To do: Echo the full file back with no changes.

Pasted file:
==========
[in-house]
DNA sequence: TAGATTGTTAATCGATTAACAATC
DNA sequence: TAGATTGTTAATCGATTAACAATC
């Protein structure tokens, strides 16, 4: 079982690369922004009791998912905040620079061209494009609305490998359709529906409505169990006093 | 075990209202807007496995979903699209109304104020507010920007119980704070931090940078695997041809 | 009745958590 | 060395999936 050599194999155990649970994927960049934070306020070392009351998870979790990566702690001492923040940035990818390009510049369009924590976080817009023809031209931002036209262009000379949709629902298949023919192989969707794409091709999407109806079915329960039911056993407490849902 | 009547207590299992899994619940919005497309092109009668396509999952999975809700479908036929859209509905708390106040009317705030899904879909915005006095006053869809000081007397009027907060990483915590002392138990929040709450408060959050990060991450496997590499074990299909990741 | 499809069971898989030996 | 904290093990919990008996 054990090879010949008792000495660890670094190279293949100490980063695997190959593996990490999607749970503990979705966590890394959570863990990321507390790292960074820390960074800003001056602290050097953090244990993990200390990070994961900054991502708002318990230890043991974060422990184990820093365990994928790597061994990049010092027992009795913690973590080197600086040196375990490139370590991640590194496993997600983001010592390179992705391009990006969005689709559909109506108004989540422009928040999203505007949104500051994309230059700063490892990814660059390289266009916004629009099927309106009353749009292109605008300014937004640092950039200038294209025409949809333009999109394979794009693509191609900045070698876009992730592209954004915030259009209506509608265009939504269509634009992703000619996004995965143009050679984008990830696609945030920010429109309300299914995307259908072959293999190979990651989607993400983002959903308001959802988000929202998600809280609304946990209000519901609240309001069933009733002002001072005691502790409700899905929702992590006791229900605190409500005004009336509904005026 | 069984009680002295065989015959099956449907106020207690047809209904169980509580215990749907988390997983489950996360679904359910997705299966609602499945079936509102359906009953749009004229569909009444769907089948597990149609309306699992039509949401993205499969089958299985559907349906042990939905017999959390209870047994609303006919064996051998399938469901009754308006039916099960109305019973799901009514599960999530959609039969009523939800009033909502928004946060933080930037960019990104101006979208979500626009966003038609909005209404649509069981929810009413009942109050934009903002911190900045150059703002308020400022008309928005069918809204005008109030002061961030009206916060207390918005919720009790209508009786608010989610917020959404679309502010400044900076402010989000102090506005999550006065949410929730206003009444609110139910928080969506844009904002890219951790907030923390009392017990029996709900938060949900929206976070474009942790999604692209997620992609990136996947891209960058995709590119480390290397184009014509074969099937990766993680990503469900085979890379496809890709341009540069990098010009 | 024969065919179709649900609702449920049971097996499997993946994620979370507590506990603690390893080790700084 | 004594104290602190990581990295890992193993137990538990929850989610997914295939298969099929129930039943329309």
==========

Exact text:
[in-house]
DNA sequence: TAGATTGTTAATCGATTAACAATC
DNA sequence: TAGATTGTTAATCGATTAACAATC
């Protein structure tokens, strides 16, 4: 079982690369922004009791998912905040620079061209494009609305490998359709529906409505169990006093 | 075990209202807007496995979903699209109304104020507010920007119980704070931090940078695997041809 | 009745958590 | 060395999936 050599194999155990649970994927960049934070306020070392009351998870979790990566702690001492923040940035990818390009510049369009924590976080817009023809031209931002036209262009000379949709629902298949023919192989969707794409091709999407109806079915329960039911056993407490849902 | 009547207590299992899994619940919005497309092109009668396509999952999975809700479908036929859209509905708390106040009317705030899904879909915005006095006053869809000081007397009027907060990483915590002392138990929040709450408060959050990060991450496997590499074990299909990741 | 499809069971898989030996 | 904290093990919990008996 054990090879010949008792000495660890670094190279293949100490980063695997190959593996990490999607749970503990979705966590890394959570863990990321507390790292960074820390960074800003001056602290050097953090244990993990200390990070994961900054991502708002318990230890043991974060422990184990820093365990994928790597061994990049010092027992009795913690973590080197600086040196375990490139370590991640590194496993997600983001010592390179992705391009990006969005689709559909109506108004989540422009928040999203505007949104500051994309230059700063490892990814660059390289266009916004629009099927309106009353749009292109605008300014937004640092950039200038294209025409949809333009999109394979794009693509191609900045070698876009992730592209954004915030259009209506509608265009939504269509634009992703000619996004995965143009050679984008990830696609945030920010429109309300299914995307259908072959293999190979990651989607993400983002959903308001959802988000929202998600809280609304946990209000519901609240309001069933009733002002001072005691502790409700899905929702992590006791229900605190409500005004009336509904005026 | 069984009680002295065989015959099956449907106020207690047809209904169980509580215990749907988390997983489950996360679904359910997705299966609602499945079936509102359906009953749009004229569909009444769907089948597990149609309306699992039509949401993205499969089958299985559907349906042990939905017999959390209870047994609303006919064996051998399938469901009754308006039916099960109305019973799901009514599960999530959609039969009523939800009033909502928004946060933080930037960019990104101006979208979500626009966003038609909005209404649509069981929810009413009942109050934009903002911190900045150059703002308020400022008309928005069918809204005008109030002061961030009206916060207390918005919720009790209508009786608010989610917020959404679309502010400044900076402010989000102090506005999550006065949410929730206003009444609110139910928080969506844009904002890219951790907030923390009392017990029996709900938060949900929206976070474009942790999604692209997620992609990136996947891209960058995709590119480390290397184009014509074969099937990766993680990503469900085979890379496809890709341009540069990098010009 | 024969065919179709649900609702449920049971097996499997993946994620979370507590506990603690390893080790700084 | 004594104290602190990581990295890992193993137990538990929850989610997914295939298969099929129930039943329309």